Microdiorite

Updated Thursday, 28th September 2006
A brief description of the nature of microdiorite

This page was published 15 years and 3 months ago. Please be aware that due to the passage of time, the information provided on this page may be out of date or otherwise inaccurate, and any views or opinions expressed may no longer be relevant. Some technical elements such as audio-visual and interactive media may no longer work. For more detail, see our Archive and Deletion Policy.

Microdiorite is a medium-grained intrusive igneous rock. It contains crystals that are smaller than grains of rice, which are interlocking and randomly oriented. It is dark grey or greenish brown.

Microdiorite dyke A Microdiorite Dyke in the southeast wall of Kemnay Quarry

How was it formed?
Like diorite, microdiorite forms from magmas that do not contain much quartz (silica) or the light coloured minerals that make up granite. The crystals are smaller than those in Diorite, indicating that the magma cooled more quickly.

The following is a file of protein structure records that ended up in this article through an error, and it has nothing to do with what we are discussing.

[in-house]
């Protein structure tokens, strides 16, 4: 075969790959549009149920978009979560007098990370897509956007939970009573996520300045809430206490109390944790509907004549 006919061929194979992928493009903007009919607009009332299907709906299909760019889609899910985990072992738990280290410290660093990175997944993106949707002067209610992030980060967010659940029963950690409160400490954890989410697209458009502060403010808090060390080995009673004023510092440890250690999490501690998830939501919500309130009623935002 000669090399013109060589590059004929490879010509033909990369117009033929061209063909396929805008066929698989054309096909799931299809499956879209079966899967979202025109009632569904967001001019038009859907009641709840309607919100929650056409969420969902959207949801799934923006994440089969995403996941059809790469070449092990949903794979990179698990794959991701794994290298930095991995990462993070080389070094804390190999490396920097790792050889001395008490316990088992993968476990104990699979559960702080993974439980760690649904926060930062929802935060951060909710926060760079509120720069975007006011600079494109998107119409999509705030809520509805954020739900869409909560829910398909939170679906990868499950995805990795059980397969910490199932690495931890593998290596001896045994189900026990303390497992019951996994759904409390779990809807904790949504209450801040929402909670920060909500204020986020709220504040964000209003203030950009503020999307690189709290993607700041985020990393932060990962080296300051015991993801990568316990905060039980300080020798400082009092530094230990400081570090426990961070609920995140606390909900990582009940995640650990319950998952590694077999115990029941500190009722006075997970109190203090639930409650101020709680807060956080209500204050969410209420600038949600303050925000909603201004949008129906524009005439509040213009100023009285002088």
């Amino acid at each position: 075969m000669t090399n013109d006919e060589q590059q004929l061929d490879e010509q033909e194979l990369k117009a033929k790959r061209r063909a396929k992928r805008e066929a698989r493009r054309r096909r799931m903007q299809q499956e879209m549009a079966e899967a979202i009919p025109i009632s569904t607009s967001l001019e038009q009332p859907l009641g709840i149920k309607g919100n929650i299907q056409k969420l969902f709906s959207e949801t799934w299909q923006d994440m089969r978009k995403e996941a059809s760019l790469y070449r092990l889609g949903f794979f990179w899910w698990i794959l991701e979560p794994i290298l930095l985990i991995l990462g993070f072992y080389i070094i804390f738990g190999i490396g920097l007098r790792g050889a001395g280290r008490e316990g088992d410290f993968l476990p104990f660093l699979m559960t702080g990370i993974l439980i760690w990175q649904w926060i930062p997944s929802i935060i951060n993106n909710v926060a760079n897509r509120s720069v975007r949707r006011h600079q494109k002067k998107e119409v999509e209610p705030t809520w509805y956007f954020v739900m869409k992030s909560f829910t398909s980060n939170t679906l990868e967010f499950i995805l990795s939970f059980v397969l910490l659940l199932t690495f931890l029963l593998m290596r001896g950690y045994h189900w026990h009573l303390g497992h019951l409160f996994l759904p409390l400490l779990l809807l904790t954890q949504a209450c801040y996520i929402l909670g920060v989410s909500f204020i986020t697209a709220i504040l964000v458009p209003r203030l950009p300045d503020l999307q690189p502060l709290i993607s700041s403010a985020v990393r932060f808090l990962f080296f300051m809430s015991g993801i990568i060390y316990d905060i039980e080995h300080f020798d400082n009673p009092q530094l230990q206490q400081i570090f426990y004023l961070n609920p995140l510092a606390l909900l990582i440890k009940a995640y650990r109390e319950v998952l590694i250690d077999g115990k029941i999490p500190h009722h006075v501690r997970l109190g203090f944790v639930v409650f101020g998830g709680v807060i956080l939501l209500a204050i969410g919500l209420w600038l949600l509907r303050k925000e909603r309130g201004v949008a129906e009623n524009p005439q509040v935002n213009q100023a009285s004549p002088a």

It usually occurs as small intrusions called ‘dykes’, which are sheet-like and cut through the surrounding rocks.

 

Get closer to geology

 

 

Author

Author

Ratings & Comments

Share this free course

Copyright information

For further information, take a look at our frequently asked questions which may give you the support you need.

Have a question?